Author: Ryan D. Martinson
Naval War College Review 69.3 (Summer 2016): 23-44
What are the drivers behind China’s vigorous pursuit of sea power? What are the interests Beijing seeks to advance by building a powerful bluewater navy and the world’s largest coast guard? What are the principles that guide its use of sea power in pursuit of its national interest? How are China’s state objectives, and approaches to pursuing them, evolving over time?
The answers to these questions are of obvious concern both to the states along China’s maritime periphery, many of which are party to maritime disputes with Beijing, and to external powers with major interests in East Asia, such as the United States. Increasingly, Chinese actions have important implications for other parts of the watery world, such as the Indian Ocean region, where China has maintained a constant naval presence since late 2008.
Those seeking to gauge and define Chinese policy must be willing and able to draw on all available sources of information. Most fail to do so. The vast majority of analyses of China’s maritime strategy focus almost entirely on Chinese behavior: what it has done, what it has built. In particular, most highlight a small number of events or cases from which they draw conclusions about Chinese strategy.
To be sure, Chinese actions are the best indicators of Chinese strategy. They reveal exactly what Chinese policy makers are willing to do. They provide raw data that cannot be manipulated. However, the specific drivers of a given behavior are often open to interpretation. Some analysts, for example, assume that Chinese actions in the “near seas” of East Asia are a product of a carefully designed and implemented national strategy, with head and arms working in perfect coordination. However, were these analysts familiar with the breadth of Chinese writings lamenting the country’s lack of well-defined ends, ways, and means, they might revise this proposition. While strategy is surely involved, Chinese mariners probably are not acting out a detailed script for regional dominance. Moreover, a particular action may be the result of local initiative, or later may be judged a mistake, in which case it may not portend future behavior. The 2009 Impeccable incident, discussed below, may be a case in point.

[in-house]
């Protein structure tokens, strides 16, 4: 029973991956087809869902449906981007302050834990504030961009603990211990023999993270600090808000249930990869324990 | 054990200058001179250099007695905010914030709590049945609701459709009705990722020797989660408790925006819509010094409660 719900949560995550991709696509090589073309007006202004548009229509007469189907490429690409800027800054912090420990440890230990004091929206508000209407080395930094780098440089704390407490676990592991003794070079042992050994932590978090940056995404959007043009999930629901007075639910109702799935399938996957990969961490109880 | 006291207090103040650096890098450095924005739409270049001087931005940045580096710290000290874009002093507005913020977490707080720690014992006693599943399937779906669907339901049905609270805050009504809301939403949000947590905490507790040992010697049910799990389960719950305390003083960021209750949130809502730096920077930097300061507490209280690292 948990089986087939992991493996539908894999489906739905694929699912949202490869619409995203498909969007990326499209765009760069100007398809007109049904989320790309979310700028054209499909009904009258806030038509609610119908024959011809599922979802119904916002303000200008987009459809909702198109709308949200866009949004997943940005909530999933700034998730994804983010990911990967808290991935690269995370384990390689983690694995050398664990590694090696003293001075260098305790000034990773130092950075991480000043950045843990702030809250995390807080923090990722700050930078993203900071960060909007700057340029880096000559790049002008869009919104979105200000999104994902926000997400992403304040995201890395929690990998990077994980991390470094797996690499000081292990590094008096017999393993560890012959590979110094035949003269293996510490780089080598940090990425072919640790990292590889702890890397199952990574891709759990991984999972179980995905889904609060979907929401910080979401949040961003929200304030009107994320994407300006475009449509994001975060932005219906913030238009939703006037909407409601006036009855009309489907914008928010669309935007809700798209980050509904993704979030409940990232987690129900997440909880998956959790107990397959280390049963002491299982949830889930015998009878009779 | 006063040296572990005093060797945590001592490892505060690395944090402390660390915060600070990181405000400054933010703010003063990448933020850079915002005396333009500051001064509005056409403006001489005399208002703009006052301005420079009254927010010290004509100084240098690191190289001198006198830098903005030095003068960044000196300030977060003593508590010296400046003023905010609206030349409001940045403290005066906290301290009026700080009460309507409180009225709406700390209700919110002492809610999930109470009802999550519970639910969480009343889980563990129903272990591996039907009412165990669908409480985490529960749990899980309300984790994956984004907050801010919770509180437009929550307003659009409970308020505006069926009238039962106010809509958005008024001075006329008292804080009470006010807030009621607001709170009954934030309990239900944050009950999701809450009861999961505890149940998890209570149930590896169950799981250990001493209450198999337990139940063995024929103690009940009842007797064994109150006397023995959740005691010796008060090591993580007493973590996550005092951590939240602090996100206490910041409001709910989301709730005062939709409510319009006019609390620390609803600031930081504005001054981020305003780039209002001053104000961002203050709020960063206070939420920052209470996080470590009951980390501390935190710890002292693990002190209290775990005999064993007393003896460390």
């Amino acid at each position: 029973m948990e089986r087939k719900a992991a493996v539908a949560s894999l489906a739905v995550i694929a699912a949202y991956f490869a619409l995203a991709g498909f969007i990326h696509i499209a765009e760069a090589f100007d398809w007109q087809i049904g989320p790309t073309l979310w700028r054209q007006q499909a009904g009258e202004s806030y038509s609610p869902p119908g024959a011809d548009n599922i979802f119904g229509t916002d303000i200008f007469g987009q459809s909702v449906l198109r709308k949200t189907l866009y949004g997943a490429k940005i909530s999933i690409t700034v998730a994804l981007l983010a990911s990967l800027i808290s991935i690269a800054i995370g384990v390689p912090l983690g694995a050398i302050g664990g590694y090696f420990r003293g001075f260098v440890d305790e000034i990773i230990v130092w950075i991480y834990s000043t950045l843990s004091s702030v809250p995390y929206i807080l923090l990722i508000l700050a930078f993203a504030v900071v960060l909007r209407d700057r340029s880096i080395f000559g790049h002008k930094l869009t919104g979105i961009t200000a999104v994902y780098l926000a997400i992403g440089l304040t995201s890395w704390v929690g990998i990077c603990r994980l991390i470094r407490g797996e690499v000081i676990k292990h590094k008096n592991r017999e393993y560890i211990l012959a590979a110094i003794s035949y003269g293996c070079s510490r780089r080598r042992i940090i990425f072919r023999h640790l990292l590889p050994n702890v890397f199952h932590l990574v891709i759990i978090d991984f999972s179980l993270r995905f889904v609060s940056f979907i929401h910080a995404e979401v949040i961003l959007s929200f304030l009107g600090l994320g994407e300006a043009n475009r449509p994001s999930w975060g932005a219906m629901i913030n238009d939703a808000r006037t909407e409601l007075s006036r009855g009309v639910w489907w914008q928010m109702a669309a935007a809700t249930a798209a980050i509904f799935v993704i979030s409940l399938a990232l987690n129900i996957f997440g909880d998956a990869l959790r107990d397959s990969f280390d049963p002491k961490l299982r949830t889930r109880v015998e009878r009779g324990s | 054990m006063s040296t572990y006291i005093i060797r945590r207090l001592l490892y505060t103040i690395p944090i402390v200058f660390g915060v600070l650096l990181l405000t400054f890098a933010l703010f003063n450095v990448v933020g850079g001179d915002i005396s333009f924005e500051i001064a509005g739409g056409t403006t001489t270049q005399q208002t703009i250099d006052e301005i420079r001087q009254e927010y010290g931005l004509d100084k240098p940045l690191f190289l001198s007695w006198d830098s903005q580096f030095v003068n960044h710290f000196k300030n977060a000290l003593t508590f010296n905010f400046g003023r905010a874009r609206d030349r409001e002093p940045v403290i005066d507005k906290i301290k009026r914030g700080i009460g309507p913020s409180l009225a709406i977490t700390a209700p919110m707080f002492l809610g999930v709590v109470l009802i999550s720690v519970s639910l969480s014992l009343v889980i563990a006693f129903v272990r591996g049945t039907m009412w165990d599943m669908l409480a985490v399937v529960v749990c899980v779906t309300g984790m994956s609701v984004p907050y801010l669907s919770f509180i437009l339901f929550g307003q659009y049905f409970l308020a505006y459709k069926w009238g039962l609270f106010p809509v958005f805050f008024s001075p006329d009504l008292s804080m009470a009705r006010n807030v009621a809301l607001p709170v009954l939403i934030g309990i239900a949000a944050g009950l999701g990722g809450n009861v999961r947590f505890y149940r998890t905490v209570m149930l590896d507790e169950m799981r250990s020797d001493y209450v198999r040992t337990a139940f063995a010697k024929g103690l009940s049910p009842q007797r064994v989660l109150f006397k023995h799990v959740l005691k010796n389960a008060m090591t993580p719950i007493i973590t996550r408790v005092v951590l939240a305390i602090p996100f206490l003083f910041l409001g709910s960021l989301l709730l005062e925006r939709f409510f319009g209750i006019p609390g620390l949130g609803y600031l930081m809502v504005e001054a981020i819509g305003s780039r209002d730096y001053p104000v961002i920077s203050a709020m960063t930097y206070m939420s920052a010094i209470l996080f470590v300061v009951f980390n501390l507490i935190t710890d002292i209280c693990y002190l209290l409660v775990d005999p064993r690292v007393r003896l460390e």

Judicious use of authoritative statements about Chinese maritime strategy can validate and enrich assessments made on the basis of observed behavior, ameliorating the problems described above. Many of those who research and write on contemporary maritime issues, however, are not fully aware of the potential value of original Chinese documents. Moreover, those who are aware often disagree, sometimes fiercely, about which sources are most useful. This problem is exacerbated by the tremendous proliferation of Chinese documents in recent years, a challenge that has aptly been called “a poverty of riches.”
This article seeks to describe the range of sources available for helping to understand Chinese maritime strategy and to assess their relative value. It comprises five parts. Part 1 outlines basic assumptions and defines key terminology. The subsequent three parts examine three distinct categories of sources, grouped according to the role of the author or speaker: those who formulate Chinese maritime strategy, those who implement the strategy, and the scholars and pundits who define and influence it. The article concludes by offering a set of general rules for assessing the value of Chinese sources on maritime strategy.
The primary aim of this article is to identify specific individuals and their affiliations and draw conclusions about why their statements may (or may not) shed light on Chinese maritime strategy. For illustration purposes, the article will offer examples of the type of information that may be gleaned from close reading of those sources. It does not, however, seek to define Chinese maritime strategy comprehensively, per se.
Download the full paper at: